CID header in HTTP servers responses to HEAD requests

Hey, i was given an http link for downloading a big file and was thinking if it is possible to find the file in IPFS, but for this i need to know the CID without downloading the full file. So i wonder if anyone thought about this already and maybe something was discussed and/or done in this direction.

The idea is to have a CID header in HTTP servers responses to HEAD requests. So any user can get the CID and check if the content is available via IPFS. The task seems quite simple to me: to implement CID calculation for served static files in major HTTP servers (apache, nginx, caddy, etc) and add the header for those responses. Of course, there is no need in this for dynamic data, so the servers just omit the calculation and the header.

There is a proposal with the Alt-Svc specification, but we are a long way from there. Tor Browser just started a similar mechanism to learn an onion address of a website when connecting over regular HTTPS. We could do the same to learn the IPFS CID.

Implementing it in the servers will only be the first part of it, though. There is no way the extra calculation of computing IPFS CIDs will be on by default, so it will remain opt-in, for servers (or maybe on demand?). So the second challenge will be adoption. But with compelling use cases, some specific services may make the shift.

Also, to make use of that, browsers will have to know how to handle the response and fetch the content via IPFS.

The related GH issue:

Tor project’s announcement: https://blog.torproject.org/new-release-tor-browser-95

@shoce you can do something like this by using IPFS Companion. For example, if you go to libp2p.io it will take you to the libp2p website. However, if you view that page using the IPFS Companion extension to Chrome/Firefox (or the one built into Brave) it will detect that the website supports IPFS and instead load it via IPFS.

A few of the options for how IPFS Companion detects a website “supports IPFS” are described in the linked Github page above.

Thanks everyone for replies. I see the point. But it seems to me i mean much much simpler thing. I am about only to add this extra information on the cid of the static content served by http servers into server HEAD reaponse. That’s it. I understand it is better to see the whole set of possibilities and use cases and future improvements but in this case i just mean i want a simple thing: to get a cid of the content served by a http server. This server does not need to support ipfs protocols in any way. Nothing special. Just calculate cid and add to header information so the user can have a clue about the content.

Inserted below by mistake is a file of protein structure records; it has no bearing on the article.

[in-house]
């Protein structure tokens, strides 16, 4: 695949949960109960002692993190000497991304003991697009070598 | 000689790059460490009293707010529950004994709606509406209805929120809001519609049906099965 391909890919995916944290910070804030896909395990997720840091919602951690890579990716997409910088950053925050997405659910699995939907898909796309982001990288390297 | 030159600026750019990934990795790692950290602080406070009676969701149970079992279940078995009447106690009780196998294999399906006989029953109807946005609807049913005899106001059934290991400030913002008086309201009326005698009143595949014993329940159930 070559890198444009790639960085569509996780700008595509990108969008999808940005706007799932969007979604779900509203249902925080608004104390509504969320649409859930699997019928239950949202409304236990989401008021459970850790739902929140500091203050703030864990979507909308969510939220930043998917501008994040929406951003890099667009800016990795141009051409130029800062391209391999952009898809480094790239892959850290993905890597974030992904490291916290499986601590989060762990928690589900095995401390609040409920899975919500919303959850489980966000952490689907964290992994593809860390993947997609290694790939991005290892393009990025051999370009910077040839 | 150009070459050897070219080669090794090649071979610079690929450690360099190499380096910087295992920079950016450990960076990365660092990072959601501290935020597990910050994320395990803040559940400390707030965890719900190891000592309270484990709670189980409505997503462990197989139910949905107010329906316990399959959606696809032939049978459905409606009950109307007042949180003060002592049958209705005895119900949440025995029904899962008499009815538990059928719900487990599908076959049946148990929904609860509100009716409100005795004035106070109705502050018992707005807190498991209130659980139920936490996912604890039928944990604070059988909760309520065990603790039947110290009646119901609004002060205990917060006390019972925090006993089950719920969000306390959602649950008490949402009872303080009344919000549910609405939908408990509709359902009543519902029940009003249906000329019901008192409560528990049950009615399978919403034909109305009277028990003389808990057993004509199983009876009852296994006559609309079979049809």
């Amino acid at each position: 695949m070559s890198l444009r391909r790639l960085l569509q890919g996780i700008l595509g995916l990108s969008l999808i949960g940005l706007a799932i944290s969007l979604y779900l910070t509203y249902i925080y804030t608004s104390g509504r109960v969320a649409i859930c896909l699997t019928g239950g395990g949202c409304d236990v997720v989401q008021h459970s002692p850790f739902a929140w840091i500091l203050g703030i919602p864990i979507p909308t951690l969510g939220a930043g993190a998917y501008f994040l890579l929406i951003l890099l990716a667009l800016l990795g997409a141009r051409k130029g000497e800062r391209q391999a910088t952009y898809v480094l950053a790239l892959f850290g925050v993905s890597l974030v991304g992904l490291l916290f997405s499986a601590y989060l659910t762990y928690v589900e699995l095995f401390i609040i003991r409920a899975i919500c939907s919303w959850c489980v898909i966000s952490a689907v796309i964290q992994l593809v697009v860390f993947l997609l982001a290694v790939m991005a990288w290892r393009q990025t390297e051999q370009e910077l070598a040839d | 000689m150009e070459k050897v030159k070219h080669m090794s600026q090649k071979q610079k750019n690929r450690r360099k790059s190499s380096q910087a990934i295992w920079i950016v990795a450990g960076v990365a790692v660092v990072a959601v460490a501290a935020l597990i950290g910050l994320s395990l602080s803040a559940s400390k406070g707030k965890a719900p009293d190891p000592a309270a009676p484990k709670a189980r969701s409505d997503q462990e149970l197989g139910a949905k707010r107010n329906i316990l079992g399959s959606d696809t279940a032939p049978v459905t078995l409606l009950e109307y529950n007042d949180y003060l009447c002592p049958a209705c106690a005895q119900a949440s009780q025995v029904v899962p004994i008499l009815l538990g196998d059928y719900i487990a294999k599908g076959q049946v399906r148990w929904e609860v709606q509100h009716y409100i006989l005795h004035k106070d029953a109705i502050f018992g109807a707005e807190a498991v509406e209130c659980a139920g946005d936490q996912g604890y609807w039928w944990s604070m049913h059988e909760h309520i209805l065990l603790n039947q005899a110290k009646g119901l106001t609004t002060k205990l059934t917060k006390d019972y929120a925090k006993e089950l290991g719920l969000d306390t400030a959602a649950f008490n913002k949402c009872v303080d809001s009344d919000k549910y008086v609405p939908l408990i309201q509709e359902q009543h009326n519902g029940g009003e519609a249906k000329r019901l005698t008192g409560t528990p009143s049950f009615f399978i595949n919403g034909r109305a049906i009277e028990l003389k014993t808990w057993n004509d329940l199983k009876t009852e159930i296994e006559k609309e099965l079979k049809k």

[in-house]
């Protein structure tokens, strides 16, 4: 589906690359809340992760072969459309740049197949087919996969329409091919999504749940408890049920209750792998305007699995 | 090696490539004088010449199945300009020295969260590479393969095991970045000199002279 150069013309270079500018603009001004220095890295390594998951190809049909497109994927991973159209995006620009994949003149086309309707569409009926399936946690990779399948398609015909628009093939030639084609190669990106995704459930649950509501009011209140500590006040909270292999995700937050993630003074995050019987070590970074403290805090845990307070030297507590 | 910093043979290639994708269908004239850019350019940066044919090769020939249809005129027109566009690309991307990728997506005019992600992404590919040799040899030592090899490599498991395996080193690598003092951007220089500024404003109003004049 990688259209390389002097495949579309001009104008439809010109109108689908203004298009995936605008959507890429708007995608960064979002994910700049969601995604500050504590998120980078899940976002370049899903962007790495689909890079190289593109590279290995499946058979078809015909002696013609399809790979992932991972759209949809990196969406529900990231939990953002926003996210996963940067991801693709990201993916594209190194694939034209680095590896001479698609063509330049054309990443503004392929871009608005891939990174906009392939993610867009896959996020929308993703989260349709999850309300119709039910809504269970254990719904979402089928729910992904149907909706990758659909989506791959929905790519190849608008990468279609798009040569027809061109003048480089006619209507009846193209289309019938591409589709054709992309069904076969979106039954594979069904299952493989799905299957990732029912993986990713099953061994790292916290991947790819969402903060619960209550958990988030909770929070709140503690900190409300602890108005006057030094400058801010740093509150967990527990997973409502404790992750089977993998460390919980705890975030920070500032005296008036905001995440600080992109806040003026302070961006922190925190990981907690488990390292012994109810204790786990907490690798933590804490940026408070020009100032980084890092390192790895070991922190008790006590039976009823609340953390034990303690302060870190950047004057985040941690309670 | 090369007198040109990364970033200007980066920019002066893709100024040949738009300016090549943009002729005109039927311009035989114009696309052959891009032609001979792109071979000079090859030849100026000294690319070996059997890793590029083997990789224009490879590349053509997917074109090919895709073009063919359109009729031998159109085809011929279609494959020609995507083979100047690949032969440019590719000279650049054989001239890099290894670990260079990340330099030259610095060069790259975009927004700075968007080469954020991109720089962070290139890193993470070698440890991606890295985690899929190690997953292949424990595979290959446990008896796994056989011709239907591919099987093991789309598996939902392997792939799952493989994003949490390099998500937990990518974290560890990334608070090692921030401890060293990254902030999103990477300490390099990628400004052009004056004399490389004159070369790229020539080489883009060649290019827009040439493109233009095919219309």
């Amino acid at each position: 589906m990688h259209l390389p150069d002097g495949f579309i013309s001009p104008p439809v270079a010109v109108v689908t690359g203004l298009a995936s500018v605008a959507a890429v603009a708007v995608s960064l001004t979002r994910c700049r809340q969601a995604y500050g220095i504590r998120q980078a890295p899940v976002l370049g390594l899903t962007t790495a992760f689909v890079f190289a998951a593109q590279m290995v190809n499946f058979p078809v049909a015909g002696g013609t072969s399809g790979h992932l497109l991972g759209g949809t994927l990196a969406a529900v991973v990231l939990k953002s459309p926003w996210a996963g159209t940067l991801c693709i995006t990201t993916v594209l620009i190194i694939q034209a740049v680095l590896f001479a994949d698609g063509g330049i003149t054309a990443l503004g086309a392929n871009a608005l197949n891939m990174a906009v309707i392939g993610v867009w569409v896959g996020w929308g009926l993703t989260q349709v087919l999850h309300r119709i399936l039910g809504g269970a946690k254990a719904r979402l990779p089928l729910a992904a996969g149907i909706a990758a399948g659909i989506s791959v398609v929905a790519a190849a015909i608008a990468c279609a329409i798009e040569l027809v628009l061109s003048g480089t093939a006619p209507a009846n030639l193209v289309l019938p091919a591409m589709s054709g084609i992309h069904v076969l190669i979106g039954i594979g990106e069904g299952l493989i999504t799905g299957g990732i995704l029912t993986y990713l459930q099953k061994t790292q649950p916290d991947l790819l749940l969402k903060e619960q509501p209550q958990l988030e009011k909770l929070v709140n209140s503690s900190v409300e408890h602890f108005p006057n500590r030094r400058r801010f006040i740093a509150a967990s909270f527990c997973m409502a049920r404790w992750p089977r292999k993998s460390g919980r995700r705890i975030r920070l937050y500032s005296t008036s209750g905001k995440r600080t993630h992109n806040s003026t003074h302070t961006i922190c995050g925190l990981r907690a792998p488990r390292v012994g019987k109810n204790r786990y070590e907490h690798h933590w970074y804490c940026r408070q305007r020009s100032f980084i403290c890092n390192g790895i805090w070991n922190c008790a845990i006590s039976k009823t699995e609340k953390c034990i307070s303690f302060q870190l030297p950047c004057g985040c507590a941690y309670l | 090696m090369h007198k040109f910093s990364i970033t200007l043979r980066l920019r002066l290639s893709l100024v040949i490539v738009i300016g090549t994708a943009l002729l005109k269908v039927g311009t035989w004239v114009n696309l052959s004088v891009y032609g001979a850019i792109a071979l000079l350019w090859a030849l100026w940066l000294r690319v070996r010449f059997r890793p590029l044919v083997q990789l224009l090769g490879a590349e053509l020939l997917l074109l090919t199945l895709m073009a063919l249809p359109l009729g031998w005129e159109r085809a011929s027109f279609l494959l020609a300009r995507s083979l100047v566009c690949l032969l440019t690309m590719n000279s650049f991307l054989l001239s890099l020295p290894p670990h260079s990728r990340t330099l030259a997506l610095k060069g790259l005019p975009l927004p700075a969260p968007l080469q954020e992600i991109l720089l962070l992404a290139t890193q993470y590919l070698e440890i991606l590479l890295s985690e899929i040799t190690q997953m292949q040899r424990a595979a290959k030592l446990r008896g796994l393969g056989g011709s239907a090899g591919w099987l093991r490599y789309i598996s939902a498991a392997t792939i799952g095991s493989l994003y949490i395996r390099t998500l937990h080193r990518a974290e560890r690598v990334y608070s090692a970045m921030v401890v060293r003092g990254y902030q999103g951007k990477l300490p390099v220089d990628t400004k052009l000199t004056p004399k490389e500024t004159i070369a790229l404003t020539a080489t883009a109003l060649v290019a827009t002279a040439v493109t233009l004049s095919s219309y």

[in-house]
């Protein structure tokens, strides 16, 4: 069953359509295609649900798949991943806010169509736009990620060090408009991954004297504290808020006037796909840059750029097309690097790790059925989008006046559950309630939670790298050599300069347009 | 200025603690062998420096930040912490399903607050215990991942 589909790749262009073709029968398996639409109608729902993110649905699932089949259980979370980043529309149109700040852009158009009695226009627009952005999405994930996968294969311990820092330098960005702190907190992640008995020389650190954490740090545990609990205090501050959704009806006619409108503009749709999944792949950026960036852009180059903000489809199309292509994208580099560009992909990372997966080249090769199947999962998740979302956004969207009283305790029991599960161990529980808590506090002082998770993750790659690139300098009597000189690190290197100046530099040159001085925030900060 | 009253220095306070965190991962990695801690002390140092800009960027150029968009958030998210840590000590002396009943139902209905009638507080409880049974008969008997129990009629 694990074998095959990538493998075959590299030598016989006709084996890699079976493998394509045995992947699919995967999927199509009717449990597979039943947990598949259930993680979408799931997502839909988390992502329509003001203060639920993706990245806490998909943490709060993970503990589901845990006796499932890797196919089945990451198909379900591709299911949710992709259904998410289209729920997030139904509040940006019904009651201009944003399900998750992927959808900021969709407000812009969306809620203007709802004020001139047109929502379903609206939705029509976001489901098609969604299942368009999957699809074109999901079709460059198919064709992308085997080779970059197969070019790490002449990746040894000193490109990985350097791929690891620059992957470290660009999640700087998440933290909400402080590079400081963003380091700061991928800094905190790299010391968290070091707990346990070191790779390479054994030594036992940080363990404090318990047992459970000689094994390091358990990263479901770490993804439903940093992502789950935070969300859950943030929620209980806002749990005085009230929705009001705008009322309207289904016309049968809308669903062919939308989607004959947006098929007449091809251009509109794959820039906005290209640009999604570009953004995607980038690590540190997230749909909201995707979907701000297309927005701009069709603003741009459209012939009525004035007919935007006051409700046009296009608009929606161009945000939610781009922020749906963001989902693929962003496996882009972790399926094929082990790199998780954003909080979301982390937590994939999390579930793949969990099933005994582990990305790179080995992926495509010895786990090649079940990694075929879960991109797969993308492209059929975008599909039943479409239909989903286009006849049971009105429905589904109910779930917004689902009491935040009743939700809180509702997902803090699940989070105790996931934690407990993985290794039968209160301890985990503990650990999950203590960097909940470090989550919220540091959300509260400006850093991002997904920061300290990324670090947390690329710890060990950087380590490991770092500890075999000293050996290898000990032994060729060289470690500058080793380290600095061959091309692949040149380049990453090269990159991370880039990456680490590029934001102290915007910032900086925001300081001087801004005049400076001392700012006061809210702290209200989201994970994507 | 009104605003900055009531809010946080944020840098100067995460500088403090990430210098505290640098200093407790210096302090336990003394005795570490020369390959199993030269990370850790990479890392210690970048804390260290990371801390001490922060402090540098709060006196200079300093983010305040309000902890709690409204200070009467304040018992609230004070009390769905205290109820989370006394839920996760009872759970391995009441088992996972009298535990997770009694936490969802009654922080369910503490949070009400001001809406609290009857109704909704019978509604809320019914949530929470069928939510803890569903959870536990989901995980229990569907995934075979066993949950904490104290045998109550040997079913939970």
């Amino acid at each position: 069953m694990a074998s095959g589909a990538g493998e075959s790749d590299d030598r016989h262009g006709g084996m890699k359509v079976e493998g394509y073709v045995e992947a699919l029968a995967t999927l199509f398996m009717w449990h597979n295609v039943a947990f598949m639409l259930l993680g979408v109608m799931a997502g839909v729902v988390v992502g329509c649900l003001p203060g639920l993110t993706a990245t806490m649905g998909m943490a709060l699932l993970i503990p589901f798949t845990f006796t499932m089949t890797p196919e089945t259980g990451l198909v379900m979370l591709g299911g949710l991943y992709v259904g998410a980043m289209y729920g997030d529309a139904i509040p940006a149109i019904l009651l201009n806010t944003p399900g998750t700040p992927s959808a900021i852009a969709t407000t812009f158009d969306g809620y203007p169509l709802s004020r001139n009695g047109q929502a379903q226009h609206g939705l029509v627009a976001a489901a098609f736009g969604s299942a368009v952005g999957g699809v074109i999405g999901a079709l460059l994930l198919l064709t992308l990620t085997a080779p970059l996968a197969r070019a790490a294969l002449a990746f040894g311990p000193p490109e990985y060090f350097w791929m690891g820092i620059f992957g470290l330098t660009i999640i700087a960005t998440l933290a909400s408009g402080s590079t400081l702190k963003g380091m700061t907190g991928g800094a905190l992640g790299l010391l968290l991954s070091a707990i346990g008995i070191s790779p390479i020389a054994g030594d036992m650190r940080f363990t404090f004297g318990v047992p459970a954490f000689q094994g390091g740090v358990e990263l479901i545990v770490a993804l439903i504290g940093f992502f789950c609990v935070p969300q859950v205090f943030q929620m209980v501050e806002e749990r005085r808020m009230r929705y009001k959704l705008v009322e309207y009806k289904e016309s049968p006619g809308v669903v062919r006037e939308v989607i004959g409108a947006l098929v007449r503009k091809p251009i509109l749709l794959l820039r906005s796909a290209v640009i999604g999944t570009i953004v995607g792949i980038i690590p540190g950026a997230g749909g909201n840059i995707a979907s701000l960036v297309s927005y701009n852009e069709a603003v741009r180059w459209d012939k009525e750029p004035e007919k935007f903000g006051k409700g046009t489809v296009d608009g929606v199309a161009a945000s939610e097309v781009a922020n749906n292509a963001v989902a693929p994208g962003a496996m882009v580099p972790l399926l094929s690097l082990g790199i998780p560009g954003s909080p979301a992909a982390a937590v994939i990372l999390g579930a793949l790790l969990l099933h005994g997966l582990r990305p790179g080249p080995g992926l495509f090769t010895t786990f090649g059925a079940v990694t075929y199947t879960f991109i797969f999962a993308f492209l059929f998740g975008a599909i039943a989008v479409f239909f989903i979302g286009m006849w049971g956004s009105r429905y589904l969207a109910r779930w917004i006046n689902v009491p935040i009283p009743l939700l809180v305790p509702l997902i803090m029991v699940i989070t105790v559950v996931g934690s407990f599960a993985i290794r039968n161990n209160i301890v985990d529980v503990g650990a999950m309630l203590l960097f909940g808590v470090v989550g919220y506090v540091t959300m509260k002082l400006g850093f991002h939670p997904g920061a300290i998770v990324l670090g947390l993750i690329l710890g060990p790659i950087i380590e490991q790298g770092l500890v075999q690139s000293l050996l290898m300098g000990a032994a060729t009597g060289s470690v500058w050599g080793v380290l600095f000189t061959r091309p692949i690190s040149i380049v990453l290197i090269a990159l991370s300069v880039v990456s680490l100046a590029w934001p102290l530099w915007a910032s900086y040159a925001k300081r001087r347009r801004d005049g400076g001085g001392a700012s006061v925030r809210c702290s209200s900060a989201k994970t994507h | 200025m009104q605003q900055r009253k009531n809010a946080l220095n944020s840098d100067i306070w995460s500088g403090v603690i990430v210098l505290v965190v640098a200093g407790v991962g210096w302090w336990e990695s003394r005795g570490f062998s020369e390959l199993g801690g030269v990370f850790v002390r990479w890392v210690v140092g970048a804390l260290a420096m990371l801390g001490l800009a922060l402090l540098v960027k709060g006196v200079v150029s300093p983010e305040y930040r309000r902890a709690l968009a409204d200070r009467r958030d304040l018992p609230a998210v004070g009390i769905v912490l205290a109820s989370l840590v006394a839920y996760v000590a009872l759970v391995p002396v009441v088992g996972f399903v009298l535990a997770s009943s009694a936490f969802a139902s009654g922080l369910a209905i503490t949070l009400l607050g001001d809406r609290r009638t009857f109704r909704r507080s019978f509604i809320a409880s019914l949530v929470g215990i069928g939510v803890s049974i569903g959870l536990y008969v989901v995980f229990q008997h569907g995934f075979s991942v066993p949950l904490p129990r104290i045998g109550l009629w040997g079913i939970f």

I am about only to add this extra information on the cid of the static content served by http servers into server HEAD reaponse. That’s it.

@shoce How different is that from using the x-ipfs-path header?

Edit: I guess if people are using x-ipfs-path to decide to use IPFS to find the data and you DO NOT plan on actually making the data available over IPFS (whether on that server or any other location) then in order to not cause problems for things like ipfs-companion you probably want your own header.

However, I’m not sure I understand what the point is for adding a CID header to data that people are unable to download as a DAG. In particular, if you’re assuming that someone can do curl test.tld | ipfs add and get the same CID out the other side you should know that that’s only true if you’re both using the same settings (e.g. chunking parameters)